• Magazine

    Land rush

    Amid skyrocketing food prices, climate-related instability, and declining soil and water resources, wealthy investors have begun to size up the world’s farmland as both an investment opportunity and a hedge against food crises and political turbulence. Saskatchewan’s farmland has gained a particularly noteworthy reputation, making the province a global hot spot for farmland investment.

  • Magazine

    Living the HyLife

    Over the past 40 years, increasing numbers of Prairie towns and villages are “dying” as people leave in droves to find work in the city. But aggressive recruitment campaigns by the hog industry are now re-populating and transforming the demographics of some of Manitoba’s smaller urban centres. What do these changes mean for these once-stereotypical Prairie towns and the growing populations of economic migrants who now call them home?

  • Magazine

    The end of the strike?

    Less than two months into their majority mandate, the federal Conservatives passed legislation that left the labour movement reeling. The Harper government’s use of back-to-work legislation to force an end to labour disputes at Air Canada and Canada Post was just the latest blow, however, to the labour movement’s most time-honoured tactic: the strike.

  • Magazine

    The confines of compromise

    Has the labour movement become comfortable in a reactive, and even survivalist, mode of operating? What would a labour movement that strengthened and encouraged resistance and militancy, rather than managed it, look like?

  • Magazine

    Crisis in care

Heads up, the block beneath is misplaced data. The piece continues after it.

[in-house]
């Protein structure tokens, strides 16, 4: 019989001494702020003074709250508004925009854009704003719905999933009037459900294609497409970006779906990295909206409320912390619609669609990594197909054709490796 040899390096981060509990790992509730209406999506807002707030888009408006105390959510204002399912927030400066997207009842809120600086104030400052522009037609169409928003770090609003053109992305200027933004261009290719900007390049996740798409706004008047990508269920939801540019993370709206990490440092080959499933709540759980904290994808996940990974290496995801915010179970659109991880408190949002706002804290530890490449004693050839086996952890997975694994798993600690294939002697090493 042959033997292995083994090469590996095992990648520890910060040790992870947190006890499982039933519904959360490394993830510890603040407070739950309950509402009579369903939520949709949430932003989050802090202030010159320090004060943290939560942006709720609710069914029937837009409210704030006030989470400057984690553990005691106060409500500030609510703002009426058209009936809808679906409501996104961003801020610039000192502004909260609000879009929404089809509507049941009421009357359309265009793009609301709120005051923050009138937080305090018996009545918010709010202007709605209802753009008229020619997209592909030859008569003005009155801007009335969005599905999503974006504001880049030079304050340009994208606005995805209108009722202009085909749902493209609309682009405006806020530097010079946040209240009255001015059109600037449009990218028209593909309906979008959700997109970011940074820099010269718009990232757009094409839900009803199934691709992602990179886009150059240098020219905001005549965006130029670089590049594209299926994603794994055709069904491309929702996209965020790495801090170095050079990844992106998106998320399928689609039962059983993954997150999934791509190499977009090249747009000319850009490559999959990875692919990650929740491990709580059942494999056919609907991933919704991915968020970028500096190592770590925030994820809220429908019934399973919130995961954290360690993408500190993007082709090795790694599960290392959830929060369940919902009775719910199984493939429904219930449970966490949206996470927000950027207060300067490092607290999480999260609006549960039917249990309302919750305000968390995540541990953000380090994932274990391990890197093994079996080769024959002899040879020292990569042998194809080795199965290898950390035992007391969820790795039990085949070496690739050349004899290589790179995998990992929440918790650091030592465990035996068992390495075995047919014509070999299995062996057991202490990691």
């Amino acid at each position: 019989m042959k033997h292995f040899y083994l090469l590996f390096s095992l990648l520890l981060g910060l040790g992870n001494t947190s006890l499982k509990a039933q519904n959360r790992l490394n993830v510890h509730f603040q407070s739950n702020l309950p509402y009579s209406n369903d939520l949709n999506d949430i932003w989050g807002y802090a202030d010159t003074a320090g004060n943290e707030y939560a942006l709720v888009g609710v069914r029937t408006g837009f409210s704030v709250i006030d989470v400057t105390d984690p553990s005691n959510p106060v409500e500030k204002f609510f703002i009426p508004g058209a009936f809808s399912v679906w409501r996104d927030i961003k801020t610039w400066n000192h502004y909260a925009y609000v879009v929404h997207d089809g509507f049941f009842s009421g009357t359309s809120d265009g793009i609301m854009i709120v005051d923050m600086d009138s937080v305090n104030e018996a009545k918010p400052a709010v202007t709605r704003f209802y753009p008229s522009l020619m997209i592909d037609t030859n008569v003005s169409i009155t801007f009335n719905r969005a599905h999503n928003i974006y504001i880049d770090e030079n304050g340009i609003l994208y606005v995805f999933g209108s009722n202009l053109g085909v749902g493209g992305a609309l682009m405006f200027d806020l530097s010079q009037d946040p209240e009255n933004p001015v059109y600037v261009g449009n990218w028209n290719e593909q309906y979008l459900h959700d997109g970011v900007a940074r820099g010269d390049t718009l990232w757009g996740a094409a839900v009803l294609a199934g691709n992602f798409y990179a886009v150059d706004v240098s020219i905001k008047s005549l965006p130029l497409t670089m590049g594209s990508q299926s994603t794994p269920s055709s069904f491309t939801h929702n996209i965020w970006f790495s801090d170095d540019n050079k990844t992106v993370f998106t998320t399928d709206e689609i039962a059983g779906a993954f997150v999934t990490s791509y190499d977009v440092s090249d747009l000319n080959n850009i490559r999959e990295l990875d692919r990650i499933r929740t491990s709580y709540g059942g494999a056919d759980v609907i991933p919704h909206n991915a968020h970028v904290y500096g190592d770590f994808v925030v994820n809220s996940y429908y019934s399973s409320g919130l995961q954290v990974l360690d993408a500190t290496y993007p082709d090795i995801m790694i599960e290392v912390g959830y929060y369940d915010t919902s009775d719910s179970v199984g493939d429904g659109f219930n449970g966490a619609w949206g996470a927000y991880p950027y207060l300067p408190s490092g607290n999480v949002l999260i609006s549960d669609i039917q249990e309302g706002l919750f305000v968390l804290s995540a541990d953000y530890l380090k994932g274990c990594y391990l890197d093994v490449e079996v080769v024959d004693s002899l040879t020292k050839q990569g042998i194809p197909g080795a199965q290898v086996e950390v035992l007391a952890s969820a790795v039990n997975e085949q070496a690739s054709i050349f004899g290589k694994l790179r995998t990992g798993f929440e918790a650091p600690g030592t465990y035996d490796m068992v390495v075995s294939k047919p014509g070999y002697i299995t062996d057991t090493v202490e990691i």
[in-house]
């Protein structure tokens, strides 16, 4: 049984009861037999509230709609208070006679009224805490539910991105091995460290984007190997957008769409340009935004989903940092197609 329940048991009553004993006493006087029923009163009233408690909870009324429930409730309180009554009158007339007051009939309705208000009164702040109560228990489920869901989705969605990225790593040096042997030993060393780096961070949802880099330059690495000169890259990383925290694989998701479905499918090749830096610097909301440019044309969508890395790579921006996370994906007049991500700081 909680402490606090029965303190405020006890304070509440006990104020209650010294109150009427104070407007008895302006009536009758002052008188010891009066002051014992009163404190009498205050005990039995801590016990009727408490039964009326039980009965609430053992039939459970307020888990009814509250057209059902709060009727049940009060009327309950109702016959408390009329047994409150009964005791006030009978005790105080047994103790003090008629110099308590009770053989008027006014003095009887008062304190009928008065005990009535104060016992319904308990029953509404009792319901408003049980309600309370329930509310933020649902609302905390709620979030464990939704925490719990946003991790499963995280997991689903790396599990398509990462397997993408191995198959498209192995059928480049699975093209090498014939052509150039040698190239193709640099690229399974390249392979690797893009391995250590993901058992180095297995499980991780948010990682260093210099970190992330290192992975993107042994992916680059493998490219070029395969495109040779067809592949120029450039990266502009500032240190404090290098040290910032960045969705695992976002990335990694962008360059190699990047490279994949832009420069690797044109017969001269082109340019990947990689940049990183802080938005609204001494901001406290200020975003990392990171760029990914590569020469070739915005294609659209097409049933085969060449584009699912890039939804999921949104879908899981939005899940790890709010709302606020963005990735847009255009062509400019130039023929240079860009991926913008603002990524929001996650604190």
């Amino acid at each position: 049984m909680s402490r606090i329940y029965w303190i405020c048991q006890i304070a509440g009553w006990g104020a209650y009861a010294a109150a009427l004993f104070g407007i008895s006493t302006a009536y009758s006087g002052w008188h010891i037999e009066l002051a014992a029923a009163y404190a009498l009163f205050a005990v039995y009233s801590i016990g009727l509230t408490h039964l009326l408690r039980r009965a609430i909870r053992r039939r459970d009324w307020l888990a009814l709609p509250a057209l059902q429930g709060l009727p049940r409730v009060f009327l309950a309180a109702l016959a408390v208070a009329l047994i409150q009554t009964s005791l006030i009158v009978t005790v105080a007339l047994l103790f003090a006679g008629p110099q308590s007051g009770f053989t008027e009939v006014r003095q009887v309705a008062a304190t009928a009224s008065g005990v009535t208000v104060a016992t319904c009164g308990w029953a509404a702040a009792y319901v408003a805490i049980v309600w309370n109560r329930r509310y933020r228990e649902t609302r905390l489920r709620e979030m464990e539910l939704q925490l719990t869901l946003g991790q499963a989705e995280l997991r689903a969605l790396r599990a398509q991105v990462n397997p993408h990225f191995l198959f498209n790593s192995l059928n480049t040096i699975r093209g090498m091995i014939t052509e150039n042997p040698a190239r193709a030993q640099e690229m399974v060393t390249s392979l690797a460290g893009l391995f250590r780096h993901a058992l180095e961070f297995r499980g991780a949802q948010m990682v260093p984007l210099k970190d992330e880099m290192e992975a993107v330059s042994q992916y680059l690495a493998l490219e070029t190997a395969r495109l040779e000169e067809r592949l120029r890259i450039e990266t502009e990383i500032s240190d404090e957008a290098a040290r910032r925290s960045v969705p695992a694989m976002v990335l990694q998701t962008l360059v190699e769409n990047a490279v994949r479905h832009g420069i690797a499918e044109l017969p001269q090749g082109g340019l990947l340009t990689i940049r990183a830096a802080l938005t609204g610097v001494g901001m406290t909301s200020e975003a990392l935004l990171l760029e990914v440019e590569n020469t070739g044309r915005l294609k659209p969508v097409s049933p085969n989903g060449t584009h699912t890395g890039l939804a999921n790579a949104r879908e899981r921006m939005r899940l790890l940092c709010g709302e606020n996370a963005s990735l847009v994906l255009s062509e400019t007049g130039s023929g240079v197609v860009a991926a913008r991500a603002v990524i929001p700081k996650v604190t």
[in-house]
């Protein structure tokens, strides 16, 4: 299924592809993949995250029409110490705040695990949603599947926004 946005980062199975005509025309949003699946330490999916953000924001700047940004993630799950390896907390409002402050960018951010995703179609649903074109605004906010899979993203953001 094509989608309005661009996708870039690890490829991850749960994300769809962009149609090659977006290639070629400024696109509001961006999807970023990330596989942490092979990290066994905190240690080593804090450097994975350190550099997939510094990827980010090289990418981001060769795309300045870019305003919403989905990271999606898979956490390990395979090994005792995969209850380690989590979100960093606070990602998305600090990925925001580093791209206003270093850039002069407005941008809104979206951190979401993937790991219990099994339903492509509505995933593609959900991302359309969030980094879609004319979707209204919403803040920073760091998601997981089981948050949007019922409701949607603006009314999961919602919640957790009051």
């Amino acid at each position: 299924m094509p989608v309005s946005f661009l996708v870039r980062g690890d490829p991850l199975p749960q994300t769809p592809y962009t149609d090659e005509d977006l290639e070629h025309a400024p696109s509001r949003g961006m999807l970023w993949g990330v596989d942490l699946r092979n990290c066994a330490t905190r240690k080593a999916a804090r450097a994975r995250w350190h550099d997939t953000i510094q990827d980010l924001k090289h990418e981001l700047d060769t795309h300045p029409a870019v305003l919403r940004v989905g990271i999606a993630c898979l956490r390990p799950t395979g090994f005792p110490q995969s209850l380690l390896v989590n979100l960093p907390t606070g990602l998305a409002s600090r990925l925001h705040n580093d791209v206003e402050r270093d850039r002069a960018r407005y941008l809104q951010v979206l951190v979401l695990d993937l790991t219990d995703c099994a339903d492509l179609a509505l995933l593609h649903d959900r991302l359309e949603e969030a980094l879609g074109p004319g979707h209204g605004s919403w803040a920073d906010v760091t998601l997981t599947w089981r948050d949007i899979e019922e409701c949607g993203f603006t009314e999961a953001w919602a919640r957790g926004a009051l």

As the pioneer of privatized care in Canada, Ontario has opened the doors for a corporate takeover of long-term care homes, resulting in chronic understaffing by profit-seeking multinational providers.

  • Magazine

    Fair trade and empire

    Fair trade marketing and advocacy rely on the idea that fair trade increases connectedness between Global South producers and Global North consumers. But while fair trade does reduce the number of intermediaries in the supply chain as compared to the free trade system, it also serves to reinforce racist and colonial distinctions between the poor Global South farmer and the benevolent Global North consumer. While it may channel slightly more income into agricultural communities, it ultimately fails to address the colonial capitalist structures that produce the impoverishment of farmers on an ongoing basis.

  • Magazine

    ‘Play in the Hay’ and other agricultural ventures

    While there is a long history of some agri-tourist ventures like pick-your-own fruit farms, contemporary agri-tourist ventures are responding to specific contemporary realities: urban ignorance about food production and the economic need to instill a love and appreciation for local food in local customers.

  • Magazine

    Turning the tide

    The Conservatives won a majority in the recent federal election with a very simple core message. On the basis of their economic agenda and tough-on-crime program, Stephen Harper presented his party as the safe choice in difficult times.